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Foreign Material Management

Posted on January 27, 2014 in Articles

The 4 types of hazards leading to food borne illness would include biological, chemical, physical and radiological. The term hazard indicates a potential to cause harm.  Examples of physical hazard would include glass, sharp pieces of metal, bones, wood, hard plastic shards or ceramics or stones. These objects could cut or damage the mouth, throat, intestine and gums. Some of these items could also become choking hazard to young children and babies. Foreign material or body refer to physical hazards.

The term physical contaminant is more broad based and include those which cause harm and those that may not such as stored product insects, small pieces of food grade gaskets, food grade lubricant, pieces of clean plastic film packaging materials, metal fines and others.  
Physical contaminant is one of the biggest sources of customer complaints for a number of food manufacturers and retailers. The accidental or deliberate inclusion of unwanted items can sometimes occur in even the well managed processes and a crisis management programme should be set up to handle any food recall incidents. 
Statistics involving foreign materials or bodies from the Reportable Food Registry, US FDA revealed the following: -
Year 1: 8 Sept, 2009 -> 7 Sept, 2010 (1.3% caused by foreign object)
Year 2: 8 Sept, 2010 -> 7 Sept, 2011 (1.3% caused by foreign object)
The first approach to managing foreign materials would be a risk assessment conducted on raw materials, equipment, processes and products for physical contaminants. Based on the assessment, appropriate measures would be undertaken to prevent, eliminate and control foreign materials. In general, such measures would include the following appropriate controls on: -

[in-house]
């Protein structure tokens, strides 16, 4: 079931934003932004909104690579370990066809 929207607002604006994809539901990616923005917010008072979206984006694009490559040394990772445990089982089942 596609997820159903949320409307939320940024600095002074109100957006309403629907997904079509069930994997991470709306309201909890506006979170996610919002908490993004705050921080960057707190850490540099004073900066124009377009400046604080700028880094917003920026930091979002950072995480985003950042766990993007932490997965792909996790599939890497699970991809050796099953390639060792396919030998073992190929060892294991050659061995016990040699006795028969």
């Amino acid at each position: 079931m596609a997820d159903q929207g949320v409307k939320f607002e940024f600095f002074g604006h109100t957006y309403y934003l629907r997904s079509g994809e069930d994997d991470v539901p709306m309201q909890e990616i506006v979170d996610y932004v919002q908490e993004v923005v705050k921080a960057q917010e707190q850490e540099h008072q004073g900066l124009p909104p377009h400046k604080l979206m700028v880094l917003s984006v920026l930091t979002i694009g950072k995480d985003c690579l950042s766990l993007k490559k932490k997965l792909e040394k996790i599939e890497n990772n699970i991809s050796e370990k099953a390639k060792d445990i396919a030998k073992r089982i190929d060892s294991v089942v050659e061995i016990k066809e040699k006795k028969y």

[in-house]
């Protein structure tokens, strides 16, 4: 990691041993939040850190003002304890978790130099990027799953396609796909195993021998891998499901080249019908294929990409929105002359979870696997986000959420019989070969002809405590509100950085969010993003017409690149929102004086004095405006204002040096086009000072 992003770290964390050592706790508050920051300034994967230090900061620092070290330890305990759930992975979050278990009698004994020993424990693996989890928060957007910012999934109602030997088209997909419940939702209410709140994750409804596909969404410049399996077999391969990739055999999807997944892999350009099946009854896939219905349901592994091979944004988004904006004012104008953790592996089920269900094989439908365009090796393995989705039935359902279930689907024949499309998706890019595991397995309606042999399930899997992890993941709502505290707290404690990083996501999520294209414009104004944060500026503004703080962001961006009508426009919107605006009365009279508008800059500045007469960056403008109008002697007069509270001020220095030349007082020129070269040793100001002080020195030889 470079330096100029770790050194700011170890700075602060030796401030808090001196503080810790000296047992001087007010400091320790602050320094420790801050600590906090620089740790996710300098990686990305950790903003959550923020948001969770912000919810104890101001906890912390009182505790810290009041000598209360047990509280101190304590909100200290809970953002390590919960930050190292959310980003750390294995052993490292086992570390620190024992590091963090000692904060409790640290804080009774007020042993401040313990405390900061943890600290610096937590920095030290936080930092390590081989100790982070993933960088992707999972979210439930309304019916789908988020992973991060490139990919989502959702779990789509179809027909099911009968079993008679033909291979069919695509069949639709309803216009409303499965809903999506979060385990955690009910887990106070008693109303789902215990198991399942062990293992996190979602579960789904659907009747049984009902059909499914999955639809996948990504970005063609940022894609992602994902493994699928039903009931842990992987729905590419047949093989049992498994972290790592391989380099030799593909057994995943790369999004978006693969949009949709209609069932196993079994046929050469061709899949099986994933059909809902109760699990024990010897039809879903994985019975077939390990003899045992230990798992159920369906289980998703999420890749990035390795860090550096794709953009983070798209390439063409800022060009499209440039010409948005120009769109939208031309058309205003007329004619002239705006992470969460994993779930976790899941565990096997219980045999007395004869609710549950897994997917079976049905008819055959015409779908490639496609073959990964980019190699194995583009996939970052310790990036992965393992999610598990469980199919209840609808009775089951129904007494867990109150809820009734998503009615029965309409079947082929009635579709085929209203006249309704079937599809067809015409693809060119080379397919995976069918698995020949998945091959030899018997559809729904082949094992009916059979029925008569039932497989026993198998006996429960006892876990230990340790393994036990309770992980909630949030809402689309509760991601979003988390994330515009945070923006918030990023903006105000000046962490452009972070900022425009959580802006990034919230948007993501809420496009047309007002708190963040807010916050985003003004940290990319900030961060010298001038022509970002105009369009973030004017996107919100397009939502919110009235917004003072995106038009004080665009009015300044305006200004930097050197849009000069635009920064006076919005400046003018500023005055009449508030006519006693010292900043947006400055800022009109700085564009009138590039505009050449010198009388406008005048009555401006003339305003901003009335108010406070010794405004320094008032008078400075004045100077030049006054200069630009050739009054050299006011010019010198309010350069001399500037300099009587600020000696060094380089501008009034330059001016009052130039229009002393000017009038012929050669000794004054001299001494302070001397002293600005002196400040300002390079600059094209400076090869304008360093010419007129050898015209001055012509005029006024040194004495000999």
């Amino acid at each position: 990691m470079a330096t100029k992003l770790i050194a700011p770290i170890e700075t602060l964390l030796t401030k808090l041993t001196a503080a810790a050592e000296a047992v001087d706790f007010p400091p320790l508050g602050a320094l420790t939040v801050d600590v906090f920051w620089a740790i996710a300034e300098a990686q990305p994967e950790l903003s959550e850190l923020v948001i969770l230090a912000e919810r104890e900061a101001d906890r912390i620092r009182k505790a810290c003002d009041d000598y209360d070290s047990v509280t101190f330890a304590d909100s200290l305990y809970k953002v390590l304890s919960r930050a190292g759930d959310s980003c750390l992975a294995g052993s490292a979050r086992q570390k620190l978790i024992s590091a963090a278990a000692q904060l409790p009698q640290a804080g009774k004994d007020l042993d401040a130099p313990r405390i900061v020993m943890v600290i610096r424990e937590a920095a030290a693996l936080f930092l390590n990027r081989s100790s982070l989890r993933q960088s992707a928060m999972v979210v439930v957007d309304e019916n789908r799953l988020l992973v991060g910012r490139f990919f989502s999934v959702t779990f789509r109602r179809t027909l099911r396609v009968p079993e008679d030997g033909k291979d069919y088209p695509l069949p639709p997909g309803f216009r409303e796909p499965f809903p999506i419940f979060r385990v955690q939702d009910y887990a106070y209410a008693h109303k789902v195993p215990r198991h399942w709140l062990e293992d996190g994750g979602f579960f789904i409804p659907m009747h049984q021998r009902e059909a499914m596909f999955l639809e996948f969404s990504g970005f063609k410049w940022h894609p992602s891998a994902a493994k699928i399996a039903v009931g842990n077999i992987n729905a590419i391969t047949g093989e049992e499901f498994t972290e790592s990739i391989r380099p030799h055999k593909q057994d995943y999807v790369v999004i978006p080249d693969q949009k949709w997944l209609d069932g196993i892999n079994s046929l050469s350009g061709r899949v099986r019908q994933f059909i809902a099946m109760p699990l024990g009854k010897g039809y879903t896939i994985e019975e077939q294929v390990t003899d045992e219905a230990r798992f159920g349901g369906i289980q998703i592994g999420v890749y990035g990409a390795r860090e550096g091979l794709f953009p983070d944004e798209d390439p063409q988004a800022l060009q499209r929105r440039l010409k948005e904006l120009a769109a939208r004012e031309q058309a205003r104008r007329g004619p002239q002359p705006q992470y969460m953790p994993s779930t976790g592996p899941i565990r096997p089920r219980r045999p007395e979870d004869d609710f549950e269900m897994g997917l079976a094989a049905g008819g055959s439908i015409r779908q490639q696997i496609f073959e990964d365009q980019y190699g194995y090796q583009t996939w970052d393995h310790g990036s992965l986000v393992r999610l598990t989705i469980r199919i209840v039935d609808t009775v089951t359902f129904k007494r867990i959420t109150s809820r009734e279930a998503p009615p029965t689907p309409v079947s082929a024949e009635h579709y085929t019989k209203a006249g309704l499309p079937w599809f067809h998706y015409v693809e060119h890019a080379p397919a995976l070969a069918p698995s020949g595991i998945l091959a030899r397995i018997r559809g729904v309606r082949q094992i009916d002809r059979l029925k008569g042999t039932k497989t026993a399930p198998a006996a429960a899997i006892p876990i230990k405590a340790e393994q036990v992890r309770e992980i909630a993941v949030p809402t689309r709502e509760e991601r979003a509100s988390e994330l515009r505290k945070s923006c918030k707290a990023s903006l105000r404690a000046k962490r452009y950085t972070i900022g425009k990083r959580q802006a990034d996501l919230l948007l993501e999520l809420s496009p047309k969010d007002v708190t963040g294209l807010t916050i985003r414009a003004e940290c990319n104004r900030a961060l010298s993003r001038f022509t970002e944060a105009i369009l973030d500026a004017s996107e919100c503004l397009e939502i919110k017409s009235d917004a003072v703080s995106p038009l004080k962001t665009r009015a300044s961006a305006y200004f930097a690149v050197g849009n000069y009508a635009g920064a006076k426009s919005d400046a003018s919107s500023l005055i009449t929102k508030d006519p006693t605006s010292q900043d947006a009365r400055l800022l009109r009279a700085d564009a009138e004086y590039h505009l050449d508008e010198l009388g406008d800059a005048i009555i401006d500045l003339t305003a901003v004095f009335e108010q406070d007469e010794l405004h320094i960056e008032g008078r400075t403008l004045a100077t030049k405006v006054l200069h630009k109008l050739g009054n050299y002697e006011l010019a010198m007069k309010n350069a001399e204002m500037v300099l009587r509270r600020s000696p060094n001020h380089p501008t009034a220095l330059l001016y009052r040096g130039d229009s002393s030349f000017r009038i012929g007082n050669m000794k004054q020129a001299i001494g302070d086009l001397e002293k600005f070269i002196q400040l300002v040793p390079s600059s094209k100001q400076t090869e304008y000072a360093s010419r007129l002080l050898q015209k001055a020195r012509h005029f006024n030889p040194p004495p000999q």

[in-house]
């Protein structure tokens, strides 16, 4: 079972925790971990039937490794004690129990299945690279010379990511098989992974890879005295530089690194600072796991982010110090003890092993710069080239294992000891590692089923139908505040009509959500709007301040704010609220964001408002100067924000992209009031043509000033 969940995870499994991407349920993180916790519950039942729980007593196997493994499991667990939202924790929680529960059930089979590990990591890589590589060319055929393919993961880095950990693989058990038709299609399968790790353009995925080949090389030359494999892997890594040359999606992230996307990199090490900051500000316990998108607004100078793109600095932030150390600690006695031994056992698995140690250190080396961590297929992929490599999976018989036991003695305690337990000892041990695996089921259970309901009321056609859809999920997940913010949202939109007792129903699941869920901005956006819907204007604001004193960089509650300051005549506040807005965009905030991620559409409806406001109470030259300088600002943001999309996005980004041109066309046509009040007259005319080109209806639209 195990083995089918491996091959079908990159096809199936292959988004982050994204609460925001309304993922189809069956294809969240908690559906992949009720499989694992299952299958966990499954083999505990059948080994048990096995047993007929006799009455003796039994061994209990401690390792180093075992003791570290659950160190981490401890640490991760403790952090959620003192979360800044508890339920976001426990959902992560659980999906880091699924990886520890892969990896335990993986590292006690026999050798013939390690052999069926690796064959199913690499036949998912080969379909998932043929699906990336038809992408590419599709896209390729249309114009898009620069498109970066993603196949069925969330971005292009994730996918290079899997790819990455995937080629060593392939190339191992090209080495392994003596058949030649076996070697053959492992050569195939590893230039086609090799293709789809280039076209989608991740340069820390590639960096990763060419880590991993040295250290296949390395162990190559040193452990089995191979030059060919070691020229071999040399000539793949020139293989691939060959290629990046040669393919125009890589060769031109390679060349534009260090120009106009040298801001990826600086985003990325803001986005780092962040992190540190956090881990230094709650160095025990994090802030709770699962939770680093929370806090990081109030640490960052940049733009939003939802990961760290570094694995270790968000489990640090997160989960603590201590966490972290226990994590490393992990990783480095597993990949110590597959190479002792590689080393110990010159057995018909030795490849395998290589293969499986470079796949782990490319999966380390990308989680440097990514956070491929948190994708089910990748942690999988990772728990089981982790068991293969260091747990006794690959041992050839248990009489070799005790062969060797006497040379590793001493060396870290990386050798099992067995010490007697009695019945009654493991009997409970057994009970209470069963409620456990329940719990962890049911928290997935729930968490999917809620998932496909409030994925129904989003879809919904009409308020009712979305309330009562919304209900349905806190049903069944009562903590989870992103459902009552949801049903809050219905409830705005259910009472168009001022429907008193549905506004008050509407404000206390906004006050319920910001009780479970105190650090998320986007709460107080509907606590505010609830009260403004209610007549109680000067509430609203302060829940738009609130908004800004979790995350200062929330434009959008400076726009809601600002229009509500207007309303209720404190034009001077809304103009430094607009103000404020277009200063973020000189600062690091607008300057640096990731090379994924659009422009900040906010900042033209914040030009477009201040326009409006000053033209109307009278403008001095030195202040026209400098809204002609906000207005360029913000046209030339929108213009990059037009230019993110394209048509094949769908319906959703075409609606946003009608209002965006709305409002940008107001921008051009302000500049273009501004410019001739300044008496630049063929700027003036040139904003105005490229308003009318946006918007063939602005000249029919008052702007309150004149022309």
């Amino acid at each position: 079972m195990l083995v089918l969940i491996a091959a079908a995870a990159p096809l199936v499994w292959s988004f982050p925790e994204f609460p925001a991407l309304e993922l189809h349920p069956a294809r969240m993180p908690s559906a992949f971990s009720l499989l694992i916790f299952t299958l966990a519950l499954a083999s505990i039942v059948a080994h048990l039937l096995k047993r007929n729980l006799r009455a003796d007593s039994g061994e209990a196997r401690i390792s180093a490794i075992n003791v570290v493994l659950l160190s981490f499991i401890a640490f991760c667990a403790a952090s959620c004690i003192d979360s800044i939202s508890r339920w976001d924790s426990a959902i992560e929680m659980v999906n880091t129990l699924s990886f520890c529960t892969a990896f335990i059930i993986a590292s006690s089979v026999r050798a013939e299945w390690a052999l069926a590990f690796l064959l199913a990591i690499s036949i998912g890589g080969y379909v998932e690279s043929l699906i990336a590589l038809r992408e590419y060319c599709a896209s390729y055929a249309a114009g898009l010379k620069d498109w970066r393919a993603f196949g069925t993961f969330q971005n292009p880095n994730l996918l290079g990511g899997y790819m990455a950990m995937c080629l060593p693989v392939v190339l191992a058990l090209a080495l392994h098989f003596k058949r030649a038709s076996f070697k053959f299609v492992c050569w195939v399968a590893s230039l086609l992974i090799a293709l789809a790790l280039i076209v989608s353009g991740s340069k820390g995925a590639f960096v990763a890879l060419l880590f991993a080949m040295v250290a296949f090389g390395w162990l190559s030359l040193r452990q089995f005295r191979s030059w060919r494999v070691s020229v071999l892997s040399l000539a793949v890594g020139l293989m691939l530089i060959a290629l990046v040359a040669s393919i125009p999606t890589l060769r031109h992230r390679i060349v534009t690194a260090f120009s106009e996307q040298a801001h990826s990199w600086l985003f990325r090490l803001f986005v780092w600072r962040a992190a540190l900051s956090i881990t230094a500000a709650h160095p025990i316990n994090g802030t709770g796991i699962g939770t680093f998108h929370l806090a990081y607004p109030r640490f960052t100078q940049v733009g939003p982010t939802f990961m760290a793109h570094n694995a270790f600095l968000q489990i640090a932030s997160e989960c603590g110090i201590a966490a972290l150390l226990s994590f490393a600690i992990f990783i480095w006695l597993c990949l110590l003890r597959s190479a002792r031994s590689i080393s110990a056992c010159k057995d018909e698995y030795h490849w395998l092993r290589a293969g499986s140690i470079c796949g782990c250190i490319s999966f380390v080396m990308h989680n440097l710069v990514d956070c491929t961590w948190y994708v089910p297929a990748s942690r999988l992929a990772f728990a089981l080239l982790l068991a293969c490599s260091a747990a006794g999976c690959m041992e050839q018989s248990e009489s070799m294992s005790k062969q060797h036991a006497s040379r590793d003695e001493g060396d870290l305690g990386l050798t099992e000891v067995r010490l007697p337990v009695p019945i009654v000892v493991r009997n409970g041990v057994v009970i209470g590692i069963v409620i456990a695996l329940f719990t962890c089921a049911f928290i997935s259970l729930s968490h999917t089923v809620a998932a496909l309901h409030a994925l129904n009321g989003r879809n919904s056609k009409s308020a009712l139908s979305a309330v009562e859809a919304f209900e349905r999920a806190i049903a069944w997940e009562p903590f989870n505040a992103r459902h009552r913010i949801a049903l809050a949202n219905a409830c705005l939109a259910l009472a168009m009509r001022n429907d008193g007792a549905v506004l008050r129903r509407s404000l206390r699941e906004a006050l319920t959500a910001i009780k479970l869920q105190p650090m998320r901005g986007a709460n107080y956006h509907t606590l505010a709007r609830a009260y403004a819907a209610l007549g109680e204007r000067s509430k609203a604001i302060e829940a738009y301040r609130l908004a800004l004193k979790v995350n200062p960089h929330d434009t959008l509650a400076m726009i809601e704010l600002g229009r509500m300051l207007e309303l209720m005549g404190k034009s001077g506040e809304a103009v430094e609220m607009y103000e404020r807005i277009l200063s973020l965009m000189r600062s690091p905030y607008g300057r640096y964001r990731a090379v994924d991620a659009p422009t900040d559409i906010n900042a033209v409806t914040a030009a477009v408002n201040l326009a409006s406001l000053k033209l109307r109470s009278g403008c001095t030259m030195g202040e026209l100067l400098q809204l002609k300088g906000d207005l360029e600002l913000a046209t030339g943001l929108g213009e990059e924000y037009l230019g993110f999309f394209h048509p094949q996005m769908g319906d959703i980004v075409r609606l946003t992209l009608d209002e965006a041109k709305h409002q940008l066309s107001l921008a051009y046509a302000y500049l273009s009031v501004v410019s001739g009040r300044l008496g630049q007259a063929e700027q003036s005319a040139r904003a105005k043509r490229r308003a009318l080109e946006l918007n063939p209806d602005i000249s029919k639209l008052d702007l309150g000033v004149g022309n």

• Suppliers 
  • Receiving practices including inspection of incoming goods, test and examination on sampled materials
  • Storage practices including stock rotation
  • Operational and sanitation practices
  • Building designs and equipment maintenance practices
  • Delivery controls
  • Use of foreign material control devices with procedures on managing these
  • Training and education
  • Documented programmes on the above including crisis management
Detection devices often include, but are not limited to metal detectors, filters, sieves, X-rays, strainers, magnets and de-stoners. The use of wood in the facilities should be controlled and limited. Glass procedures prohibit glass in production areas unless essential glass that is needed for use and areas are identified where the use of glass utensils or instruments is permitted. There are effective procedures for the prevention of glass contamination and a documented management programme for glass and rigid container packaging lines. Lights are shielded with non-breakable, non-glass material in processing and warehouse areas. Ceramic and brittle plastics are also managed like glass items. 
HACCP and strong prerequisite programmes would be an ideal approach to managing foreign materials whereby the controls of CCP would enhance the monitoring, detection and rejection of those found. 
All efforts should be undertaken by food and beverage plants to ensure that effective programmes are in place to prevent any foreign materials adulteration as they could result in financial losses caused by customer complaints or recalls.  
Some of the future research on detection devices included the use of ultrasound, nuclear magnetic resonance and microwave technology but until the cost is made reasonable and to manage without any potential harm to the users, these technologies will still remain under studies.

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